England’s Lockdown measures will remain in place until at least 8th March, Boris Johnson announced Wednesday. The Prime Minister earmarked the date as the earliest possible time schools could reopen, confirming that hopes of pupils returning to class after the February half-term have been abandoned. He said “other economic and social restrictions” won’t be eased until then. The government will set out a roadmap for lifting lockdown in the week beginning 22nd February.
• Figures released on Thursday, showed that for the first time last year, most of the robots ordered by companies in North America weren’t destined for automotive factories. The shift is part of a long-term trend of automation spreading into more corners of the economy, which was accelerated by the COVID-19 pandemic. Online retailers have scrambled to expand capacity as more people buy goods online, while food and other types of factories have seen automation as a tool to keep lines running and workers safely separated.
• On Friday, AstraZeneca offered eight million more doses of its COVID-19 vaccine to the European Union to try to defuse a row over supplies, but the bloc said that was too far short of what was originally promised, an EU official told Reuters. To make up for the shortfall caused by problems at a factory in Belgium, EU officials asked AstraZeneca to re-route to the bloc, some of the doses it manufactures in Britain.
Also on Friday, a new Coronavirus vaccine has been shown to be 89.3% effective in large-scale UK trials. The Novavax jab is the first to show in trials that it is effective against the new virus variant found in the UK, the BBC's medical editor Fergus Walsh said. The UK has secured 60 million doses of the jab, which will be made in Stockton-on-Tees in north-east England. The doses are expected to be delivered in the second half of this year, if approved for use by the Medicines and Healthcare Products Regulatory Agency (MHRA), the government said.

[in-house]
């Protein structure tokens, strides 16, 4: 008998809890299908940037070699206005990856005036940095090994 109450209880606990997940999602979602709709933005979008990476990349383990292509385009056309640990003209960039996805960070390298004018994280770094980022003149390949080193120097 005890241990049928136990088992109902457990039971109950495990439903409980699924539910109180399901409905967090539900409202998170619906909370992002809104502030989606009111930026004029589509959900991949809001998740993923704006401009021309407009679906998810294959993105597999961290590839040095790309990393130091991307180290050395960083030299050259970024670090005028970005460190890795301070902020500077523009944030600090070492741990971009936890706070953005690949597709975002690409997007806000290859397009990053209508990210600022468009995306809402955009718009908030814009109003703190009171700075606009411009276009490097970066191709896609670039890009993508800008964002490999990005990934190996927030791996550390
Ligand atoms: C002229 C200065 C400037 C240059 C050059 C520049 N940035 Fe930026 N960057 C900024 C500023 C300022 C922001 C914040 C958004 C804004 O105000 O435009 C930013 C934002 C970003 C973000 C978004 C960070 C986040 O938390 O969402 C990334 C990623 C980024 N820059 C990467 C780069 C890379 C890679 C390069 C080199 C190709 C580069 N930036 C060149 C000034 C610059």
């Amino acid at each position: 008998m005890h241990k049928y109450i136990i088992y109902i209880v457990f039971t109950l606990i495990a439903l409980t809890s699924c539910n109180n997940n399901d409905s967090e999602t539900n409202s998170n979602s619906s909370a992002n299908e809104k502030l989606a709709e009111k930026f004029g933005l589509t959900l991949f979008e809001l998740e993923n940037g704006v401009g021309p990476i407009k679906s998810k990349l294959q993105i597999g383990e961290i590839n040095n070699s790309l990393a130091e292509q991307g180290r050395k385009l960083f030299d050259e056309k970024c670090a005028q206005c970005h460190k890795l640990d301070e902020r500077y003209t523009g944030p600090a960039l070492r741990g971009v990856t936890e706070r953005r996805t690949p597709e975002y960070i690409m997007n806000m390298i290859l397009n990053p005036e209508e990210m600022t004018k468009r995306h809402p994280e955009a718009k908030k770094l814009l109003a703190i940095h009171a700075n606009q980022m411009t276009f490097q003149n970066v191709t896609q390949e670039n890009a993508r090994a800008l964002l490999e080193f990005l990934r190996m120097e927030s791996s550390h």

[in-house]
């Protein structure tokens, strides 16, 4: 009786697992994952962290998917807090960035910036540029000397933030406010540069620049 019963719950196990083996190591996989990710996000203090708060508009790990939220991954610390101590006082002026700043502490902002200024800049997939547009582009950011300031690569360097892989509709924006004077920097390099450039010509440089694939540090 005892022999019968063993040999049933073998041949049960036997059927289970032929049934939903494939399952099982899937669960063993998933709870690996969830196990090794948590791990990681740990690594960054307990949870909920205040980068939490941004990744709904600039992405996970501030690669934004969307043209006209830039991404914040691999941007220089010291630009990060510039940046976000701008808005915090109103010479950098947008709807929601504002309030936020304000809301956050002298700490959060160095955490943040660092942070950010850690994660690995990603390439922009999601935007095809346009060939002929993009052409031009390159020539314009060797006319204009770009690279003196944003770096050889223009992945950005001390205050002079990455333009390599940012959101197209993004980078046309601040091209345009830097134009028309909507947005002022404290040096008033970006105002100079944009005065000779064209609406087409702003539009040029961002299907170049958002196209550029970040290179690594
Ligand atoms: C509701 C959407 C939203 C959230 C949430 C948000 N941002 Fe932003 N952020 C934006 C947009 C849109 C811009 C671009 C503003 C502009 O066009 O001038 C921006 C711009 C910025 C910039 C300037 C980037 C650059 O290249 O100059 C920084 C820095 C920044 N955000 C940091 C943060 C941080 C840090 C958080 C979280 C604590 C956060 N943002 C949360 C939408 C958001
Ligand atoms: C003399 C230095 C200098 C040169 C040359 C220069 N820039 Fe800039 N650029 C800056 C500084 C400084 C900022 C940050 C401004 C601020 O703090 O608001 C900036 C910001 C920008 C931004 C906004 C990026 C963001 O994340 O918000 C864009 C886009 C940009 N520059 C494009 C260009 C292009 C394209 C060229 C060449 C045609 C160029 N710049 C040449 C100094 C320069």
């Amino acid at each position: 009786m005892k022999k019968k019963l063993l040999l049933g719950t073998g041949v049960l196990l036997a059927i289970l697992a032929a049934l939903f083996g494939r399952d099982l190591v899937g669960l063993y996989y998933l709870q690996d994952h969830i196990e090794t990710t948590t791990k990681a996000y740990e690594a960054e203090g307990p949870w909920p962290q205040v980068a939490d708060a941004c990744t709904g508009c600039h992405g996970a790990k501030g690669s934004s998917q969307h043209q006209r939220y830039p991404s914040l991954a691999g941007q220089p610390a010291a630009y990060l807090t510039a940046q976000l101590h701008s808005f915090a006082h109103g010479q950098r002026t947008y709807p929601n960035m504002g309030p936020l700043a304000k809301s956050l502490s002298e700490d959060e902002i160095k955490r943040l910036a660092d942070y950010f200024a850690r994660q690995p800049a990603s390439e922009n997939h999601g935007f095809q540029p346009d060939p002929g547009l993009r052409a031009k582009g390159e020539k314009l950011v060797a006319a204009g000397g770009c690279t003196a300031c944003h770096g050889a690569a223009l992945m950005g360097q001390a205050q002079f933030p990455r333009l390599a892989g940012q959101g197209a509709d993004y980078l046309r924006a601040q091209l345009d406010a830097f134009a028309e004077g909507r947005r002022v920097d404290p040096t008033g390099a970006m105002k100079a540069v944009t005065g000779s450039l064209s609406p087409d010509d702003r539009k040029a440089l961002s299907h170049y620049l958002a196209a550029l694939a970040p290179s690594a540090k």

Johnson & Johnson said on Friday that its single-dose vaccine was 66% effective in preventing COVID-19 in a large trial against multiple variants across three continents. J&J’s main goal was the prevention of moderate to severe COVID-19, and the vaccine was 85% effective in stopping severe disease and preventing hospitalization across all geographies and against multiple variants 28 days after immunization. There were no deaths amongst those receiving the vaccine.
• Over the week, the main Global Stockmarkets were quite heavily down. This was due to adverse trading patterns driven by social media and tensions over vaccine supplies, which sparked some rounds of profit taking after recent rallies. The investment D-PIMS Portfolios were inevitably down over the week, especially the higher risk Portfolios. They were helped by their UK domestic allocations.
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Past Performance is no guarantee of, or guide to future returns.
The comments made above represent our interpretation of events and market views and are in no way a guarantee of future investment performance.